By Shane Nicholson
Gerrymandering may be in play in Illinois, but it’s not deciding the result of many elections. That’s the analysis of the Better Government Association, a nonpartisan non-profit watchdog group.
While a Supreme Court case will likely see the legislative lines in Wisconsin redrawn, the outcome is unlikely to impact Illinois. The case from up north is looking at whether Republicans in the legislature drew lines that overwhelmingly favored the GOP. But applying the same methods of analysis to Illinois produces results that the BGA says should leave Republicans wanting to “hold off on breaking out the champagne.”
“That conclusion flies in the face of the deeply held conviction among many Republicans,” the BGA says, “that mapmaking foul play is the prime reason why powerful Illinois House Speaker Michael Madigan and fellow Democrats have for years remained firmly in control of both the Illinois House and Senate.”
In short, a tool called the efficiency gap – a method to determine vote distribution developed by Nicholas Stephanopoulos, assistant professor at the University of Chicago Law School, and Eric McGhee, a research fellow at the nonpartisan Public Policy Institute of California – shows that while legislative maps in Illinois may be rigged, they merely keep incumbents in power and do not ensure that Democrats keep a stranglehold on the statehouse.
From the BGA:
“Designed to determine whether gerrymandering has enabled one political party to unduly extend its power, the formula compares the difference in so-called wasted votes—either those cast for a losing candidate or those cast for the victor in excess of what was needed to win. The election favors the party with fewer wasted votes, Stephanopoulos and McGhee wrote.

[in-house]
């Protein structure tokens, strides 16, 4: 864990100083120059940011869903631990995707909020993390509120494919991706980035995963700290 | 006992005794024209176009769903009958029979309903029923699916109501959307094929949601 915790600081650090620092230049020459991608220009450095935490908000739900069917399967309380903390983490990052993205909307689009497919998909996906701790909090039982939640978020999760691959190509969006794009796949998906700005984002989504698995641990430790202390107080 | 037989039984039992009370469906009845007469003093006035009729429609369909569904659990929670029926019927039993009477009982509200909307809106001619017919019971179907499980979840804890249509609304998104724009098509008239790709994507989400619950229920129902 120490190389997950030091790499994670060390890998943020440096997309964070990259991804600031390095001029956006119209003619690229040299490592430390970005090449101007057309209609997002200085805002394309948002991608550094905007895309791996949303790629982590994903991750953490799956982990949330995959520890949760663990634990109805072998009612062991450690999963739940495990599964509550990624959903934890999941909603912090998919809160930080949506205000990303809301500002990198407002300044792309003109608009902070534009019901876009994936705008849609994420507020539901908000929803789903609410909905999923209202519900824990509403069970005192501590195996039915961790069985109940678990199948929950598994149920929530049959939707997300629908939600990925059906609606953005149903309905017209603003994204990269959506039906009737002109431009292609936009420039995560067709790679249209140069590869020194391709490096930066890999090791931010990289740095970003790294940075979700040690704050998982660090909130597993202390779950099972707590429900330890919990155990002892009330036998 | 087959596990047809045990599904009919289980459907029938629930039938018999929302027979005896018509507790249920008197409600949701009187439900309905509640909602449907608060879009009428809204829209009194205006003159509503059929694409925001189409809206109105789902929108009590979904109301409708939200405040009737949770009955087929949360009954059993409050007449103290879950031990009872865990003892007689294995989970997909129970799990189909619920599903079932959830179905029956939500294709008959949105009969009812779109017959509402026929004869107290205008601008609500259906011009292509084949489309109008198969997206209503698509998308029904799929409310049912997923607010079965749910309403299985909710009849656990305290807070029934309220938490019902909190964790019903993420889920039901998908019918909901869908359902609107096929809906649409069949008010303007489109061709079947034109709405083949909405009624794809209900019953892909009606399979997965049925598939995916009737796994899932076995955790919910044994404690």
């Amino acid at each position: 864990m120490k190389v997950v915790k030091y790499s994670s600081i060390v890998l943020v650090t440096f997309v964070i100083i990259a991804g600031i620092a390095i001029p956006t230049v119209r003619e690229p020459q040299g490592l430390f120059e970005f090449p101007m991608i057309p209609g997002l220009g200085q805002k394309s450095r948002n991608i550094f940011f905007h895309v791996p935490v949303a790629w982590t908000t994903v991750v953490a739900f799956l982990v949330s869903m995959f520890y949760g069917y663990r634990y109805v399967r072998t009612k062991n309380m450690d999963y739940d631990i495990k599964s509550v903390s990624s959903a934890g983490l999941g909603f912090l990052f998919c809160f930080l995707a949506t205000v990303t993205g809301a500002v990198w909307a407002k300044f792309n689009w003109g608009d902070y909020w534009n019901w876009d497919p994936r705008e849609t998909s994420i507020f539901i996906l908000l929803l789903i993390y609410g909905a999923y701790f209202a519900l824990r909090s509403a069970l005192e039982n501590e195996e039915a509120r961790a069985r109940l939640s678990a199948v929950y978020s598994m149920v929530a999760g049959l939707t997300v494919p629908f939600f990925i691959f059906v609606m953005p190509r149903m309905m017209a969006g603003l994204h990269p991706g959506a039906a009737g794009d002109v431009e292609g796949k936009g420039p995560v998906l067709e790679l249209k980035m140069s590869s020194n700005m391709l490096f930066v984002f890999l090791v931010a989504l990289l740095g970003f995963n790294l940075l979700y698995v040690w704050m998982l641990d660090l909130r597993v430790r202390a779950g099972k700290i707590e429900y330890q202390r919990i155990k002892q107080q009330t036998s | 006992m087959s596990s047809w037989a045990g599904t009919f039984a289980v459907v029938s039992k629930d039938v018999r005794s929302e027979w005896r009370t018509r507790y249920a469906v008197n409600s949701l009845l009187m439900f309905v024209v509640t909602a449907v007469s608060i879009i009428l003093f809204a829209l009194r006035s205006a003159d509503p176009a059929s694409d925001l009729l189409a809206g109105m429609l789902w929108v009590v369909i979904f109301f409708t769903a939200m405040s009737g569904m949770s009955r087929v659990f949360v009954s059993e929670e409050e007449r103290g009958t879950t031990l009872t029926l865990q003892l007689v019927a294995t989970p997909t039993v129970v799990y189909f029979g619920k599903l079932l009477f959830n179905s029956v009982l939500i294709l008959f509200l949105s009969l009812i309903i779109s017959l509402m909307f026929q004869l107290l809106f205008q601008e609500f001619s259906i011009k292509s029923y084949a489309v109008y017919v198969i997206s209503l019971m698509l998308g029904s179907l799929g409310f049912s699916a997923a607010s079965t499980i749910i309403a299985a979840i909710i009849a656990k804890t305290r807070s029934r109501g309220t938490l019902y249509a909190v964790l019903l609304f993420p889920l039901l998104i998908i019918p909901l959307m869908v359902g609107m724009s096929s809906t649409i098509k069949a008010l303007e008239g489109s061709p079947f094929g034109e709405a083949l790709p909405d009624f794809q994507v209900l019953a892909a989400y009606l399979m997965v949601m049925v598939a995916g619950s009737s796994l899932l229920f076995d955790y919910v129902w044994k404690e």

“Because each legislative district represents roughly the same number of voters, the calculation can be simplified: The efficiency gap is the difference between the share of seats a party actually wins and the share it should be projected to win based on the average district vote in such contests.”
For Illinois, the outcome is clear: vote totals correspond to representation in Springfield, something that cannot be said about Wisconsin, where Republicans have routinely outgained their vote totals. In 2012, the first election after the Wisconson GOP redrew maps, the party gained around 18 seats due to redistricting. While only 45 percent of Wisconsin voters chose a GOP candidate in 2012, Republicans attained a 60-to-38 advantage in the legislature.
In Illinois, Republicans have regularly met or exceeded their expected results, albeit by more modest numbers. Stephanopoulos and McGhee propose an 8-point gap in their 100-point system to be the point of scrutiny. In Illinois, the GOP hasn’t strayed more than 3 points from their expected outcomes in the past three elections, and the party exceeded its expected haul in the 2016 election.
And while the outcome of the Supreme Court decision can’t be known, it’s unlikely to have an effect on the way Illinois’ maps are drawn, say experts. “You’re not going to change the demographic and political culture of Illinois just by changing the lines,” David Yepsen, the former director of the Paul Simon Public Policy Institute at Southern Illinois University Carbondale, told the BGA. That’s bad news for Republicans hoping to overcome the ever-expanding Chicago metro area. Again, per the BGA:
“The disadvantage to Illinois Republicans is that the vast majority of Downstate counties are losing population while Chicago and its environs become a ‘super urban metro area,’ said Charles Franklin, a professor of law and public policy at Marquette University Law School in Milwaukee.
“‘It’s hard to design districts that break into that urban bloc, that shatter that large population,’ Franklin said.”
That means that no matter the outcome of the Wisconsin case, it will likely leave Republicans in Illinois left wanting for a more favorable map. “What redistricting has clearly done in Illinois,” the BGA concludes, “is preserve the careers of incumbents of both parties.” R.